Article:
10 CTD Study Sites Now Open
The Vigilan Study – Observational Study of Creatine Transporter Deficiency (CTD) of Males, now has ten study sites open for patient enrollment.
Males with CTD will be screened at university clinics. Once enrolled in the study, participants will undergo a series of age-appropriate tests of physical and intellectual abilities. Follow-up testing will occur every 6 months. In addition, parents or caregivers will be contacted every 2 months so researchers can keep track of any changes in the participant’s health and behavior.
Please see Clinicaltrial.gov listing to learn more about the study and view a listing of all ten sites.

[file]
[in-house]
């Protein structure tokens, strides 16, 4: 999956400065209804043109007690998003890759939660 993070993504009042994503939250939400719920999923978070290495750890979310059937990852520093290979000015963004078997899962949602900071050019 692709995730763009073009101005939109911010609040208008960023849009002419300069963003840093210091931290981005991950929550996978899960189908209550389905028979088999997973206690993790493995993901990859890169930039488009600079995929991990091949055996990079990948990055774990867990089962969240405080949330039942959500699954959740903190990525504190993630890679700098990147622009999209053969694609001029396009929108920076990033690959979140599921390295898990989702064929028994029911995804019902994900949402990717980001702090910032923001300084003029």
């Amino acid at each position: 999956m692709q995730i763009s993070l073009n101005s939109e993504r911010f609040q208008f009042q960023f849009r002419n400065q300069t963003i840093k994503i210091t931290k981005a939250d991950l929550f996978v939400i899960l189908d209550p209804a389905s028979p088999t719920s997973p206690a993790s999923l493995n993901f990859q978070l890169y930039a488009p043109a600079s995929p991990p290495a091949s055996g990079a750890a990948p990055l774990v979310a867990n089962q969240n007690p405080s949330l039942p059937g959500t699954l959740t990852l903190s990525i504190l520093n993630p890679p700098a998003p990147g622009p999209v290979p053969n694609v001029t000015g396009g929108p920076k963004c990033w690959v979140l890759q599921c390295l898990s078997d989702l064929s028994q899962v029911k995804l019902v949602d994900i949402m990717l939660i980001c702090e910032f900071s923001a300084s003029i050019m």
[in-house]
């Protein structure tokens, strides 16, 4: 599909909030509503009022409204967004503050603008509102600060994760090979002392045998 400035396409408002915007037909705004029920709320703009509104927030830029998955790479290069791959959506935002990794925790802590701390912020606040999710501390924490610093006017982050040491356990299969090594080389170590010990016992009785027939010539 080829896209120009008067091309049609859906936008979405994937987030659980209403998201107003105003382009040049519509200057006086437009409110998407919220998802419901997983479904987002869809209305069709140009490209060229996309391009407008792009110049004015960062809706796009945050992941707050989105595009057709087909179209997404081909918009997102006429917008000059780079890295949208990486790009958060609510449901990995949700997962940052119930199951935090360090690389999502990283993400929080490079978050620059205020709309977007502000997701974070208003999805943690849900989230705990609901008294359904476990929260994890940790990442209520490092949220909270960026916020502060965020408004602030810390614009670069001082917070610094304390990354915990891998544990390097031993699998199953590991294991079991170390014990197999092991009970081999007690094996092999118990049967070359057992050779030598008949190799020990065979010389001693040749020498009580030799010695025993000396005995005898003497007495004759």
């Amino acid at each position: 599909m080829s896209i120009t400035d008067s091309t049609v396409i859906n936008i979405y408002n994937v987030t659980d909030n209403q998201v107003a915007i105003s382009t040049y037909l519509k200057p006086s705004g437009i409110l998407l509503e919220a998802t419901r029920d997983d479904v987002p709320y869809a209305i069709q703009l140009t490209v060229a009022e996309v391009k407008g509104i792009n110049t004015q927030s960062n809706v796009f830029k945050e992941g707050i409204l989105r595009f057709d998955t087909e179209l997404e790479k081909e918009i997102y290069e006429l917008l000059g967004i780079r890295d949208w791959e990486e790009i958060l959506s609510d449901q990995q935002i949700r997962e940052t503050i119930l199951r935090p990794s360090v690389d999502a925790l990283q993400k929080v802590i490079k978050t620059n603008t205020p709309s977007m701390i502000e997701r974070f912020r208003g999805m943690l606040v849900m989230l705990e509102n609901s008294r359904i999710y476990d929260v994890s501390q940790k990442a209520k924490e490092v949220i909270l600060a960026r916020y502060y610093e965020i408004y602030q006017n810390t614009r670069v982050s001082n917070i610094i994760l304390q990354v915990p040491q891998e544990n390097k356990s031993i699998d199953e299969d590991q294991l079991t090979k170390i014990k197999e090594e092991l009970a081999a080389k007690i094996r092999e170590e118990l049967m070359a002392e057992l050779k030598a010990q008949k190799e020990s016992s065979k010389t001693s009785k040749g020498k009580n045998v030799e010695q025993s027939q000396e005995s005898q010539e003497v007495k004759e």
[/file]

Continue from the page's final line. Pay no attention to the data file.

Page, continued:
Creatine Transporter Deficiency (CTD) is one of three rare human genetic disorders of creatine biosynthesis and transport, all of which cause cerebral creatine deficiency syndromes (CCDS). Initially described in 2001, it is thought to be the second most common cause of X-linked intellectual disability and developmental delay after Fragile X Syndrome. The inability to transport creatine into brain cells can lead to intellectual disability, developmental delay, severe language deficits, autistic behaviors, and seizures. CTD is likely underdiagnosed. Currently, there are no approved treatments for CTD.